For now, researchers are focusing on getting the technology to the point where it can deal with the multiple challenges of changing conditions. In rolling out the Autonomoose next month, UW teams will start on quiet roads before ramping up to busier streets and winter conditions, making it more difficult for the car.
“The main challenges are really there: winter driving, night-time driving – making sure the car does the right thing in all conditions.”
The hardware and software challenges, particularly the artificial intelligence, are so complex that small steps, tweaks along the way, are the norm.
Czarnecki points to Google’s tests of autonomous vehicles, where disengagement episodes – when the human driver is asked to take over – occur about once every 5,000 miles, up from about every 2,500 miles a year ago.
Unlike human drivers, who all have to learn the skill individually when they come of age, autonomous vehicles can actually “learn” from the vast amounts of data gathered by researchers around the world. That allows for advances on many fronts.
While the safety of the technology is a factor in both its clearance for general road use and its acceptance by the public, driver safety is also a major, well, driver of autonomous vehicles: developed as expected, such cars would lead to fewer accidents.
“In my mind, there’s no doubt that a robotic vehicle will be safer,” says Czarnecki, noting computers don’t get tired or angry or inattentive.
That’s a big deal, as some 95 per cent of accidents are due to human error – “Many of those can be prevented.”
Getting to that point, however, will come with impacts well beyond safer, nap-filled commutes.
Autonomous vehicles have the potential to eliminate all driving jobs, from cabbies to transit workers. Let’s look at the trucking industry, one of the largest employers and a place where there are jobs for those without higher education. According to the American Trucker Association, there are 3.5 million professional truck drivers in the U.S. – it’s the most common job in more than half the states. Add to that another 5.2 million in jobs within the trucking industry. On top of that, there are millions more in related jobs, from logistics right on through to the diners and motels that cater to drivers.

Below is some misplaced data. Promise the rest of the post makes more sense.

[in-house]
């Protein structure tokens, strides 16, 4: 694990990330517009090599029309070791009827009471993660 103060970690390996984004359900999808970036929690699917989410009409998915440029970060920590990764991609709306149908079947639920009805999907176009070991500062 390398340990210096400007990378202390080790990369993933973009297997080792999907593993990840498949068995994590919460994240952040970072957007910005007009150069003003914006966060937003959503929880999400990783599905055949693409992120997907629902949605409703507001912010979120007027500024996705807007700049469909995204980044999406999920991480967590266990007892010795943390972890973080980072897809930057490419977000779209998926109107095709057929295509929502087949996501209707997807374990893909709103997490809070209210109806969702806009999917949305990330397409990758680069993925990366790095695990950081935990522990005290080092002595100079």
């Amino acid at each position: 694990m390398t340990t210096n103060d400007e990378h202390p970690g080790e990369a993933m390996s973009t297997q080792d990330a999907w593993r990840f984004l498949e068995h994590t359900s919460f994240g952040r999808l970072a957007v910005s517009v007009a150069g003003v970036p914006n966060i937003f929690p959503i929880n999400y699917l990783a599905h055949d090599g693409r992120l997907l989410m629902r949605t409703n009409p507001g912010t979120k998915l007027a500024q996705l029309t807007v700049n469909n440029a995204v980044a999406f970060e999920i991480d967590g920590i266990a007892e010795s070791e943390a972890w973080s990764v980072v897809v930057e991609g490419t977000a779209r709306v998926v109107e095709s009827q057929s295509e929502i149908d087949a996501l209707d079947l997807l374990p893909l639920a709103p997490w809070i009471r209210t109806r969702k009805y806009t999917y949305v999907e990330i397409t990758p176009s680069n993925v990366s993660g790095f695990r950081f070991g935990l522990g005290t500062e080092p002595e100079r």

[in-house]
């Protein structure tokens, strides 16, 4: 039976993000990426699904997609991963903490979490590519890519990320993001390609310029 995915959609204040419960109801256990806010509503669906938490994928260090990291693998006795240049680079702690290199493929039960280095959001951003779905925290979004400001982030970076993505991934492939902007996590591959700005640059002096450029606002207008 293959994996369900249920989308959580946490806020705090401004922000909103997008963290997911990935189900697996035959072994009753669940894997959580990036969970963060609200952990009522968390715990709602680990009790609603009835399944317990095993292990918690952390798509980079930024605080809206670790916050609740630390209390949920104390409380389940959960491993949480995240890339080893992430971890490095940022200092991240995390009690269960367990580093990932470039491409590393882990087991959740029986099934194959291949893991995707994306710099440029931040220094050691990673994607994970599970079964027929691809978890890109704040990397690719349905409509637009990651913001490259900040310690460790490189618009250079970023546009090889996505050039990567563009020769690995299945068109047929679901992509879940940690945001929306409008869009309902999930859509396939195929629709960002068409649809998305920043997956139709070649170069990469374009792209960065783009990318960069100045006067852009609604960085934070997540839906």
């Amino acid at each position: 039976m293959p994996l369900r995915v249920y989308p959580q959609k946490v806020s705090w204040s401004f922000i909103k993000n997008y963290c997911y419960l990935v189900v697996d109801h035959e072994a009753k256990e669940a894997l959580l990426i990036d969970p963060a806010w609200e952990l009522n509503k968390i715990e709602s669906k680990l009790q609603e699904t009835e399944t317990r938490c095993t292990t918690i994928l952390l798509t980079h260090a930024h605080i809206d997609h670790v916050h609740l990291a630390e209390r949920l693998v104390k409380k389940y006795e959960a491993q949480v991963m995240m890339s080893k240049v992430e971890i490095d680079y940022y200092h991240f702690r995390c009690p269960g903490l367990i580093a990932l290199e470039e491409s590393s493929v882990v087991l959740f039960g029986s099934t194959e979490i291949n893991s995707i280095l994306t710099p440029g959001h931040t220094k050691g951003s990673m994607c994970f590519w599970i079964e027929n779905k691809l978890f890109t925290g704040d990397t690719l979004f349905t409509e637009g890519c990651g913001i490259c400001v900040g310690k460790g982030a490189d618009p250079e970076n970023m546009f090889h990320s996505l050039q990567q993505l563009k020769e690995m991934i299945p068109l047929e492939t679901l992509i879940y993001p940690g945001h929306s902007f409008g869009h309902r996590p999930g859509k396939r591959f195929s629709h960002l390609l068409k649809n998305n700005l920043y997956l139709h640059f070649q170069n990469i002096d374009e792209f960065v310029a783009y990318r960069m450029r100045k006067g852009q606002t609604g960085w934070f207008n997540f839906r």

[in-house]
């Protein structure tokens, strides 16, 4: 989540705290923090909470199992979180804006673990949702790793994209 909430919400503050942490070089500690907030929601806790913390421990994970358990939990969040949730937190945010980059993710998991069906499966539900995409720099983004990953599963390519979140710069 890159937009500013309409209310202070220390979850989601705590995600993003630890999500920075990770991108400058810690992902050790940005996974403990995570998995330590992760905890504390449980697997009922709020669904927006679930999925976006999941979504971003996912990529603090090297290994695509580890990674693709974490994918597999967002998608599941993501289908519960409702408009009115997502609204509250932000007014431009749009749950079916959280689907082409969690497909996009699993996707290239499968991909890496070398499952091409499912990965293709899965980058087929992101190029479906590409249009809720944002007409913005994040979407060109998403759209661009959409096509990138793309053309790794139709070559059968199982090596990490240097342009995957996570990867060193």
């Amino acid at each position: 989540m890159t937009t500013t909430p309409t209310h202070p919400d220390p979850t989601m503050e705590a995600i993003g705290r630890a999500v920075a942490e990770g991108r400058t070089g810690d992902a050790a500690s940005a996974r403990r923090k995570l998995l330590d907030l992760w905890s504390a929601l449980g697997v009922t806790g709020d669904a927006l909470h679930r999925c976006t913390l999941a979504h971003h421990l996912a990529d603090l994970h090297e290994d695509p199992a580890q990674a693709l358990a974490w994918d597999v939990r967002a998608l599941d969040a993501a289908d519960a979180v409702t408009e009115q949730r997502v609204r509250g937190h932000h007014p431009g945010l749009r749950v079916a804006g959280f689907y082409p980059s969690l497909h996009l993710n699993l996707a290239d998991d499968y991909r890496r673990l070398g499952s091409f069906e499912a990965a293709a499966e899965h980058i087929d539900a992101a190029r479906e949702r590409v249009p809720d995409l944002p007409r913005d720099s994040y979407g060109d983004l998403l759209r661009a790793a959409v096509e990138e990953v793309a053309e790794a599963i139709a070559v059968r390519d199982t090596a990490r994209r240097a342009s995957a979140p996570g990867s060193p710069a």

Now, imagine all of the jobs disappearing as a result of driverless trucks.
The technology already exists today, just as it does
with driverless cars, another use of technology destined to displace jobs such as cabbies and couriers. Driverless buses and trains will eliminate the need for transit workers, many of them an increasing burden on governments and taxpayers.
Many industries are likely to undergo massive changes, as the technology is likely to be electric, eliminating much of the petroleum-based business for vehicles. Moreover, we may not even own individual cars, instead adopting a system based on a smartphone app summon- ing a vehicle as needed. (Our cars currently spend about 90 per cent of their time parked, unused). That would dramatically alter the auto industry, along with the entire service business and the likes of insurance companies.
Fewer cars travelling more efficiently would change the face of our cities, reducing the demand for parking spaces, for instance, and sparking a reuse of land now dedicated to cars.
In short, the world would look much different.
Whether the pros, of which there are many, outweigh the (temporary) cons remains to be seen.